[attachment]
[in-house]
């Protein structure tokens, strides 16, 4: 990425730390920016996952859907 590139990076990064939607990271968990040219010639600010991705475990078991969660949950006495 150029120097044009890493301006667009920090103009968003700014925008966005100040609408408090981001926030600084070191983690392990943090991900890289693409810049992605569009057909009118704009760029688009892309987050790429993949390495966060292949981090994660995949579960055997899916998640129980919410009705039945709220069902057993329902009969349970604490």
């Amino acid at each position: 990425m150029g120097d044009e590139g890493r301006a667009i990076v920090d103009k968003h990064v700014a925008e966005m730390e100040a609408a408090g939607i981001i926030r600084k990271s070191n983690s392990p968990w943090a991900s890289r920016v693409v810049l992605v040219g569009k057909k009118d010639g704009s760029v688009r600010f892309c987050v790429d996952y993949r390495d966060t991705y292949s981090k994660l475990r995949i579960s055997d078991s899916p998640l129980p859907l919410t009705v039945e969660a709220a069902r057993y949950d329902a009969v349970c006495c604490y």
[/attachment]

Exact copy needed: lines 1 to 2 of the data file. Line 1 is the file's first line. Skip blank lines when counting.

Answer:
[in-house]
């Protein structure tokens, strides 16, 4: 990425730390920016996952859907 590139990076990064939607990271968990040219010639600010991705475990078991969660949950006495 150029120097044009890493301006667009920090103009968003700014925008966005100040609408408090981001926030600084070191983690392990943090991900890289693409810049992605569009057909009118704009760029688009892309987050790429993949390495966060292949981090994660995949579960055997899916998640129980919410009705039945709220069902057993329902009969349970604490």